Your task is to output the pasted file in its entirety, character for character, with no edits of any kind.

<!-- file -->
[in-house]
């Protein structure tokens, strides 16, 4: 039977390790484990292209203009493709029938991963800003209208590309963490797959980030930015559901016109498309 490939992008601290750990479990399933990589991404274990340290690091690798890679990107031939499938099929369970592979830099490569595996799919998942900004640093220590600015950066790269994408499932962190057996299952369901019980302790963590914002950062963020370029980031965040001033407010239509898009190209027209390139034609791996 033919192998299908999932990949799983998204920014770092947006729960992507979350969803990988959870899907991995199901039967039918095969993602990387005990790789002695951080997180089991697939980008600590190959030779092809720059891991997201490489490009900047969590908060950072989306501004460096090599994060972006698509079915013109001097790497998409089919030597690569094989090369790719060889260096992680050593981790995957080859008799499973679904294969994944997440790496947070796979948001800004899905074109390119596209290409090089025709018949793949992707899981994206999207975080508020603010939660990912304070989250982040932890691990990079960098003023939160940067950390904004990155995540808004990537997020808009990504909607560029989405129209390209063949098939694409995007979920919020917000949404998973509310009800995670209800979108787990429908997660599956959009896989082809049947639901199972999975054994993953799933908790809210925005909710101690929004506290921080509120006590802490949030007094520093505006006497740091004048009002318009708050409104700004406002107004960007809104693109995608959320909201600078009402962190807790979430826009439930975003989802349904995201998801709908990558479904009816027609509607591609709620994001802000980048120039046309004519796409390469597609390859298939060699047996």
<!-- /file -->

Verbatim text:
[in-house]
């Protein structure tokens, strides 16, 4: 039977390790484990292209203009493709029938991963800003209208590309963490797959980030930015559901016109498309 490939992008601290750990479990399933990589991404274990340290690091690798890679990107031939499938099929369970592979830099490569595996799919998942900004640093220590600015950066790269994408499932962190057996299952369901019980302790963590914002950062963020370029980031965040001033407010239509898009190209027209390139034609791996 033919192998299908999932990949799983998204920014770092947006729960992507979350969803990988959870899907991995199901039967039918095969993602990387005990790789002695951080997180089991697939980008600590190959030779092809720059891991997201490489490009900047969590908060950072989306501004460096090599994060972006698509079915013109001097790497998409089919030597690569094989090369790719060889260096992680050593981790995957080859008799499973679904294969994944997440790496947070796979948001800004899905074109390119596209290409090089025709018949793949992707899981994206999207975080508020603010939660990912304070989250982040932890691990990079960098003023939160940067950390904004990155995540808004990537997020808009990504909607560029989405129209390209063949098939694409995007979920919020917000949404998973509310009800995670209800979108787990429908997660599956959009896989082809049947639901199972999975054994993953799933908790809210925005909710101690929004506290921080509120006590802490949030007094520093505006006497740091004048009002318009708050409104700004406002107004960007809104693109995608959320909201600078009402962190807790979430826009439930975003989802349904995201998801709908990558479904009816027609509607591609709620994001802000980048120039046309004519796409390469597609390859298939060699047996």